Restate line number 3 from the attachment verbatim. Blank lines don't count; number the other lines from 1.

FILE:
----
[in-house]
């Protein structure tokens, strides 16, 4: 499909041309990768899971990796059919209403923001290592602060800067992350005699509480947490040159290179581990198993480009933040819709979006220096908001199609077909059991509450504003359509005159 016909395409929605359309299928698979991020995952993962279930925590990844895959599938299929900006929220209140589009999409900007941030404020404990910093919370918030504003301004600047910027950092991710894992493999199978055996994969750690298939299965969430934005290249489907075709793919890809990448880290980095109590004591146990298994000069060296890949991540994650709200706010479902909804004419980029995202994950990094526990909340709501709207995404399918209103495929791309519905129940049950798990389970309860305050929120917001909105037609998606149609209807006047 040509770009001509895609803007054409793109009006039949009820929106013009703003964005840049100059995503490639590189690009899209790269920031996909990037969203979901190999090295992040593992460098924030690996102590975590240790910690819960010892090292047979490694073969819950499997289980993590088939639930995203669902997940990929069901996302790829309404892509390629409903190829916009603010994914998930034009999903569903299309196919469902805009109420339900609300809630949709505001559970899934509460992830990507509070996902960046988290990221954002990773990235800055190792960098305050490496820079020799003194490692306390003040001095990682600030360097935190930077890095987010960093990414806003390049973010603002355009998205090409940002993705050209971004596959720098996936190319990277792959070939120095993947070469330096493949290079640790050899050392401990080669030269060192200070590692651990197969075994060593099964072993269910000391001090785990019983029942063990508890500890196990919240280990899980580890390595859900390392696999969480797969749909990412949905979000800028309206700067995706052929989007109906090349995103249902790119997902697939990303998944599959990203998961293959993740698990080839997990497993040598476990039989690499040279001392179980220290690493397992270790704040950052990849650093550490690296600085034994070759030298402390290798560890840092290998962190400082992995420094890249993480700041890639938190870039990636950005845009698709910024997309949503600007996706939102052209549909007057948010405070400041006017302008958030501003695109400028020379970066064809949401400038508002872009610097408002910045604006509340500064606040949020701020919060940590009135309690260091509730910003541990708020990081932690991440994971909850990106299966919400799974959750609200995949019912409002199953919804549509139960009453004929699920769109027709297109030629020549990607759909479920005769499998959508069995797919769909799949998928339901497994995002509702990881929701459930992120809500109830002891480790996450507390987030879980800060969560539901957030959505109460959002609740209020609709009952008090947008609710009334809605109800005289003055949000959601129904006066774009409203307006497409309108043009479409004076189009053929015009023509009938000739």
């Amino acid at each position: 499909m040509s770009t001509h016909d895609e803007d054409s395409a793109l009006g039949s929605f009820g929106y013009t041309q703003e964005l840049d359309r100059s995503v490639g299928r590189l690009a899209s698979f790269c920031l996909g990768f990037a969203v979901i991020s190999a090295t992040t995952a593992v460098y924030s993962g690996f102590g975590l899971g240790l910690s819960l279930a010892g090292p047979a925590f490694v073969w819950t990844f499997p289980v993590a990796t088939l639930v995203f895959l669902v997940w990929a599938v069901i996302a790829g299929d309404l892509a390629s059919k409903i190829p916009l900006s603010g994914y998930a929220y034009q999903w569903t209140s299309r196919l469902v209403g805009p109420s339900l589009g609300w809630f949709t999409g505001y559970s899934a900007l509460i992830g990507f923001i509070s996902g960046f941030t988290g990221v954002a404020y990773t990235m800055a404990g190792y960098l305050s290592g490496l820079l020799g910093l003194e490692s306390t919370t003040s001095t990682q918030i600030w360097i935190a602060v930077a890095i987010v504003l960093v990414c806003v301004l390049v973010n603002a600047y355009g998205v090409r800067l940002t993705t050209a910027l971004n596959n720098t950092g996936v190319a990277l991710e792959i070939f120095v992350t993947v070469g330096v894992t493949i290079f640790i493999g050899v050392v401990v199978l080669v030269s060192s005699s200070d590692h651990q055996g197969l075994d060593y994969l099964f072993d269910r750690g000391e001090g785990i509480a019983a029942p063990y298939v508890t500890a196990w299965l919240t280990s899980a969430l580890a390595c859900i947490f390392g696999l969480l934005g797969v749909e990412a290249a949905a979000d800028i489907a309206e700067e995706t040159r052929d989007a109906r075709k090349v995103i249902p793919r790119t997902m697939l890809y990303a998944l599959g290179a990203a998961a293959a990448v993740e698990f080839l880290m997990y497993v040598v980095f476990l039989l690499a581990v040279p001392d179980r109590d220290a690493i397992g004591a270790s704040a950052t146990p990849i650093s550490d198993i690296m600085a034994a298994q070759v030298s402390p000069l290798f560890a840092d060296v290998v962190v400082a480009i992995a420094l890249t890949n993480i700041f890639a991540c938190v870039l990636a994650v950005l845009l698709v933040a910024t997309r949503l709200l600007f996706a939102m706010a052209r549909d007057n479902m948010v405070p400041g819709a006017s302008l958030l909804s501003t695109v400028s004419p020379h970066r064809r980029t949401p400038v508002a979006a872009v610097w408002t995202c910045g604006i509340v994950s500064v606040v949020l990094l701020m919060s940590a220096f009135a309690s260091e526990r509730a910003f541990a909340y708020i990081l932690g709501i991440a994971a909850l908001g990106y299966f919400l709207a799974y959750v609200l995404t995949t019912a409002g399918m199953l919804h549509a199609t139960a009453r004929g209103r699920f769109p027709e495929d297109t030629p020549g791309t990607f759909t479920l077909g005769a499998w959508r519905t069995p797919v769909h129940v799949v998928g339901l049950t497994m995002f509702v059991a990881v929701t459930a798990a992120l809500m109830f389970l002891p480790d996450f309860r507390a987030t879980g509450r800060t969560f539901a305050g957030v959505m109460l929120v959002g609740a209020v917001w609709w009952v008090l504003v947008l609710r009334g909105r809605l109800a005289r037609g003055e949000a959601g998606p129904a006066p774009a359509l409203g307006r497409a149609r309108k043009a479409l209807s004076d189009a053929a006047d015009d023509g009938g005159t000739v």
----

């Amino acid at each position: 499909m040509s770009t001509h016909d895609e803007d054409s395409a793109l009006g039949s929605f009820g929106y013009t041309q703003e964005l840049d359309r100059s995503v490639g299928r590189l690009a899209s698979f790269c920031l996909g990768f990037a969203v979901i991020s190999a090295t992040t995952a593992v460098y924030s993962g690996f102590g975590l899971g240790l910690s819960l279930a010892g090292p047979a925590f490694v073969w819950t990844f499997p289980v993590a990796t088939l639930v995203f895959l669902v997940w990929a599938v069901i996302a790829g299929d309404l892509a390629s059919k409903i190829p916009l900006s603010g994914y998930a929220y034009q999903w569903t209140s299309r196919l469902v209403g805009p109420s339900l589009g609300w809630f949709t999409g505001y559970s899934a900007l509460i992830g990507f923001i509070s996902g960046f941030t988290g990221v954002a404020y990773t990235m800055a404990g190792y960098l305050s290592g490496l820079l020799g910093l003194e490692s306390t919370t003040s001095t990682q918030i600030w360097i935190a602060v930077a890095i987010v504003l960093v990414c806003v301004l390049v973010n603002a600047y355009g998205v090409r800067l940002t993705t050209a910027l971004n596959n720098t950092g996936v190319a990277l991710e792959i070939f120095v992350t993947v070469g330096v894992t493949i290079f640790i493999g050899v050392v401990v199978l080669v030269s060192s005699s200070d590692h651990q055996g197969l075994d060593y994969l099964f072993d269910r750690g000391e001090g785990i509480a019983a029942p063990y298939v508890t500890a196990w299965l919240t280990s899980a969430l580890a390595c859900i947490f390392g696999l969480l934005g797969v749909e990412a290249a949905a979000d800028i489907a309206e700067e995706t040159r052929d989007a109906r075709k090349v995103i249902p793919r790119t997902m697939l890809y990303a998944l599959g290179a990203a998961a293959a990448v993740e698990f080839l880290m997990y497993v040598v980095f476990l039989l690499a581990v040279p001392d179980r109590d220290a690493i397992g004591a270790s704040a950052t146990p990849i650093s550490d198993i690296m600085a034994a298994q070759v030298s402390p000069l290798f560890a840092d060296v290998v962190v400082a480009i992995a420094l890249t890949n993480i700041f890639a991540c938190v870039l990636a994650v950005l845009l698709v933040a910024t997309r949503l709200l600007f996706a939102m706010a052209r549909d007057n479902m948010v405070p400041g819709a006017s302008l958030l909804s501003t695109v400028s004419p020379h970066r064809r980029t949401p400038v508002a979006a872009v610097w408002t995202c910045g604006i509340v994950s500064v606040v949020l990094l701020m919060s940590a220096f009135a309690s260091e526990r509730a910003f541990a909340y708020i990081l932690g709501i991440a994971a909850l908001g990106y299966f919400l709207a799974y959750v609200l995404t995949t019912a409002g399918m199953l919804h549509a199609t139960a009453r004929g209103r699920f769109p027709e495929d297109t030629p020549g791309t990607f759909t479920l077909g005769a499998w959508r519905t069995p797919v769909h129940v799949v998928g339901l049950t497994m995002f509702v059991a990881v929701t459930a798990a992120l809500m109830f389970l002891p480790d996450f309860r507390a987030t879980g509450r800060t969560f539901a305050g957030v959505m109460l929120v959002g609740a209020v917001w609709w009952v008090l504003v947008l609710r009334g909105r809605l109800a005289r037609g003055e949000a959601g998606p129904a006066p774009a359509l409203g307006r497409a149609r309108k043009a479409l209807s004076d189009a053929a006047d015009d023509g009938g005159t000739v």